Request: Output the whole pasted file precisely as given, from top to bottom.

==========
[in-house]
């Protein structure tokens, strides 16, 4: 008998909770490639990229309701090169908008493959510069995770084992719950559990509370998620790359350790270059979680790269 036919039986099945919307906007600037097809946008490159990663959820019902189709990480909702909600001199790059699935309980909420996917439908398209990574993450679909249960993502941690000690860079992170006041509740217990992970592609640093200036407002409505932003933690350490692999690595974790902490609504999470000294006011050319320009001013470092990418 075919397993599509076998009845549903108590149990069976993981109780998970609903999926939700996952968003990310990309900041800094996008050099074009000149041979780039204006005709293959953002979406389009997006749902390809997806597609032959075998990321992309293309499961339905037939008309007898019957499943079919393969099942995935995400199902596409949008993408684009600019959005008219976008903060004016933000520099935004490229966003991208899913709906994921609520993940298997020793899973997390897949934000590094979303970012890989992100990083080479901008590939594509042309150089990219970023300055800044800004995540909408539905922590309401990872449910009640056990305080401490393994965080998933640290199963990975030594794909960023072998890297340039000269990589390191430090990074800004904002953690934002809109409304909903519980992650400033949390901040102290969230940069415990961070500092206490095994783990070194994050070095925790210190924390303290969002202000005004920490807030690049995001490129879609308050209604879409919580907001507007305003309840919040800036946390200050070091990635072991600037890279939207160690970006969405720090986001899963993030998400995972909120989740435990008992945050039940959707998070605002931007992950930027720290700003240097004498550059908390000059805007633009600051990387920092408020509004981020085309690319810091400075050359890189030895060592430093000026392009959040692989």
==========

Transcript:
[in-house]
């Protein structure tokens, strides 16, 4: 008998909770490639990229309701090169908008493959510069995770084992719950559990509370998620790359350790270059979680790269 036919039986099945919307906007600037097809946008490159990663959820019902189709990480909702909600001199790059699935309980909420996917439908398209990574993450679909249960993502941690000690860079992170006041509740217990992970592609640093200036407002409505932003933690350490692999690595974790902490609504999470000294006011050319320009001013470092990418 075919397993599509076998009845549903108590149990069976993981109780998970609903999926939700996952968003990310990309900041800094996008050099074009000149041979780039204006005709293959953002979406389009997006749902390809997806597609032959075998990321992309293309499961339905037939008309007898019957499943079919393969099942995935995400199902596409949008993408684009600019959005008219976008903060004016933000520099935004490229966003991208899913709906994921609520993940298997020793899973997390897949934000590094979303970012890989992100990083080479901008590939594509042309150089990219970023300055800044800004995540909408539905922590309401990872449910009640056990305080401490393994965080998933640290199963990975030594794909960023072998890297340039000269990589390191430090990074800004904002953690934002809109409304909903519980992650400033949390901040102290969230940069415990961070500092206490095994783990070194994050070095925790210190924390303290969002202000005004920490807030690049995001490129879609308050209604879409919580907001507007305003309840919040800036946390200050070091990635072991600037890279939207160690970006969405720090986001899963993030998400995972909120989740435990008992945050039940959707998070605002931007992950930027720290700003240097004498550059908390000059805007633009600051990387920092408020509004981020085309690319810091400075050359890189030895060592430093000026392009959040692989």